There are vices opposed to Matrimony, which are held by Protestants, which are contrary to Catholic belief and never allowed. Firstly, contraception, as the tradition of the Church says and the Popes have always taught from the house tops, is never allowed. “But no reason, however grave can be put forward by which any thing intrinsically against nature may become conformable to nature and morally good.” All contraceptive methods are wrong because they involve destruction of the final causality of the marriage act. They render null and void what the persons intend to do. Nothing can render them morally lawful. Any use whatsoever of matrimony exercised in such a way that the act is deliberately frustrated in its natural power to generate life is an offense against the law of God and of nature, and those who indulge in such are branded with the guilt of a grave sin. To the argument based on financial difficulties the Pope shows himself sympathetic. He insists on the family wage, but he cannot change the law of God. Either the alternative of more children must be accepted, or such measure of continence must be practiced – aided by divine grace i.e. the sacraments, which Catholics believe in and non Catholics repudiate – will remove the difficulties. These are the means that will strengthen character and draw down the blessings of God.
Secondly, abortion is an issue which Catholics and non-Catholics do not agree. Some wish it to be allowed and left to the will of the father and the mother; others say it is unlawful unless there are weighty reasons (who decides?). However much we may pity the mother whose health and even life is gravely imperiled in the performance of the duty allotted to her by nature, nevertheless, what could ever be a sufficient reason for excusing in any way the direct murder of the innocent? Life of each is equally sacred and no one has the power, not even public authority, to destroy it. St. Augustine calls parents wicked who seek to remain childless and who are not ashamed to put their offspring to death. Those who act in this way are at fault in loosing sight of the fact that men are begotten not for earth and time, but for heaven and eternity.6
Pope Leo XIII in his encyclical on Christian marriage warns us why mixed marriages should not be considered lightly for these reasons: firstly when minds do not agree as to the observances of religion, it is scarcely possible to hope for agreement in other things, secondly that they give occasion to forbidden association and communion in religious matters endangering the Catholic's faith and thirdly they are a hindrance to education of the children, for there is confusion to what is true and what is false which leads to the belief that all religions are equal. The first duty of parents is to see that their child is properly instructed in religious knowledge and habituated from his earliest infancy to the practice of his religious duties. This cannot possibly happen when the parents are at disagreement with regard to the practice of religion. Whence it comes about not infrequently, as experience shows, the deplorable defections from religion occur among the offspring, or at least a headlong descent into that religious indifferentism which is closely allied to impiety. Finally there is this also to be considered that in these mixed marriages it becomes much more difficult to imitate by a lively conformity of spirit the mystery of which We have spoken, namely, that close union between Christ and His Church and therefore the Church frowns on such unions.7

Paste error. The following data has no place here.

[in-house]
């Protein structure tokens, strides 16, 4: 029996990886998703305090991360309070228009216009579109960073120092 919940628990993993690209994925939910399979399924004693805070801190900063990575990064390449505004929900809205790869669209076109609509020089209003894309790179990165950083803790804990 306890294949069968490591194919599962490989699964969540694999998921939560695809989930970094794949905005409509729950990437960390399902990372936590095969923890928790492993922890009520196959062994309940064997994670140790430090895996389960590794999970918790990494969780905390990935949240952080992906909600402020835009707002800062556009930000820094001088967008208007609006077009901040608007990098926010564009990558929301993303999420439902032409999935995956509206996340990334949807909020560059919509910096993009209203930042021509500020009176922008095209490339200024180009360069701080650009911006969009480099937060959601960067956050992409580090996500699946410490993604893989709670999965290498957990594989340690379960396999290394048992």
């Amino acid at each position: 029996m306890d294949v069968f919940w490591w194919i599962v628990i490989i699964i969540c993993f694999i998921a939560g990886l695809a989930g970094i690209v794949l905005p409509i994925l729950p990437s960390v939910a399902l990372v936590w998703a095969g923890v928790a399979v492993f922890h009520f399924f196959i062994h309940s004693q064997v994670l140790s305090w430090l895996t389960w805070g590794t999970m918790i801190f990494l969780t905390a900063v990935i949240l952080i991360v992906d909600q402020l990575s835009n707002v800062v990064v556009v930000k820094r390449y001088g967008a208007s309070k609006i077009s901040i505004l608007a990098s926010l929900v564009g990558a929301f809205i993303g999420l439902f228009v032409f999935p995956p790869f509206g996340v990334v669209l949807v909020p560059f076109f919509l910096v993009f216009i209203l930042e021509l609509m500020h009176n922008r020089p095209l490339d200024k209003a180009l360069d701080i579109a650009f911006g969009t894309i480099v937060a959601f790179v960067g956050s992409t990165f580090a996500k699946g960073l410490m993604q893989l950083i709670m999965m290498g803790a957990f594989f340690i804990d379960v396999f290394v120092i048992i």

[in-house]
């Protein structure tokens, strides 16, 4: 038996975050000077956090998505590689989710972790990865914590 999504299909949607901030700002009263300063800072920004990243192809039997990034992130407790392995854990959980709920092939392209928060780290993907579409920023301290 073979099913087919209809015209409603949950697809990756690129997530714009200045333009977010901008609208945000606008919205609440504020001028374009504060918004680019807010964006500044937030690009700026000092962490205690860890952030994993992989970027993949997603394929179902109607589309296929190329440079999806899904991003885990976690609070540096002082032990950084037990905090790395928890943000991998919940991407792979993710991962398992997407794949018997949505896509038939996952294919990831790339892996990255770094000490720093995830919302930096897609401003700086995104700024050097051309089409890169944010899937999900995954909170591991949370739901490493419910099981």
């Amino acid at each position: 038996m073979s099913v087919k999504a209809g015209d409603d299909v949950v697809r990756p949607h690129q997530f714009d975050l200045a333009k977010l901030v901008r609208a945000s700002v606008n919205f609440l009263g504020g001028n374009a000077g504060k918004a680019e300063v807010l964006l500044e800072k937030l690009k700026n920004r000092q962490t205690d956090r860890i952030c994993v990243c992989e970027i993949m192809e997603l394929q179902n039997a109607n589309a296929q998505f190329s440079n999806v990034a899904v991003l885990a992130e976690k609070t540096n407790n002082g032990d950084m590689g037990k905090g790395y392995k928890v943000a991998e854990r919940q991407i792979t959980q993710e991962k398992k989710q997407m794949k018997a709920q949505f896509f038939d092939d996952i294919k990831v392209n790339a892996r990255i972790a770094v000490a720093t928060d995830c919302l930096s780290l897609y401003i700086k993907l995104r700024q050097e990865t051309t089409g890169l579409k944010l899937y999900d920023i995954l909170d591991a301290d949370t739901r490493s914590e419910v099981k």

They, therefore, who rashly and heedlessly contract mixed marriage, from which the maternal love and providence of the Church dissuade her children for sound reasons, fail conspicuously in this respect, sometimes with danger to their eternal salvation. This attitude of the Church to mixed marriage appears in many of her documents, all of which are summed up in the Code of Canon Law: “Everywhere and with the greatest strictness the Church forbids marriage between baptized persons, one of whom is a Catholic and the other a member of a schismatical or heretical sect; and if there is added to this the danger of the falling away of the Catholic party and the perversion of the children, such marriage is forbidden also by divine law.” If the Church occasionally does not refuse to grant a dispensation from these strict laws for a mixed marriage (provided that the divine law remains intact and the dangers above mentioned are provide against by suitable safeguards), nevertheless it is unlikely that the Catholic party will not suffer some detriment from such a marriage.8
Hence my dear Catholics let us examine once again our faith and know that we are made for eternal life and that everything we do on this earth is simply a means to that end. Our faith teaches us that to get to heaven we must practice virtue and avoid sin and never put ourselves voluntarily into the occasion of offending God. Understanding this we will be like minded with the Church and stand in the truth if we avoid mixed marriages for they endanger the faith of a Catholic and one’s eternal beatitude. This, dear Catholics, we do not wish.
1. Collectio Rituum; ceremony of marriage
2. Christian Marriage in our day, Pop Pius XI p150.
3. On Fostering True Religious Unity, Pope Pius XI p 25.
4. A Practical Commentary on the Code of Canon Law, Rev. Stanislau Woywood p 700
5. Christian Marriage, Pope Pius XI p151
6. Ibid. p152.
7. Christian Marriage, Pope Leo XII p81.
8. Ibid. p 153.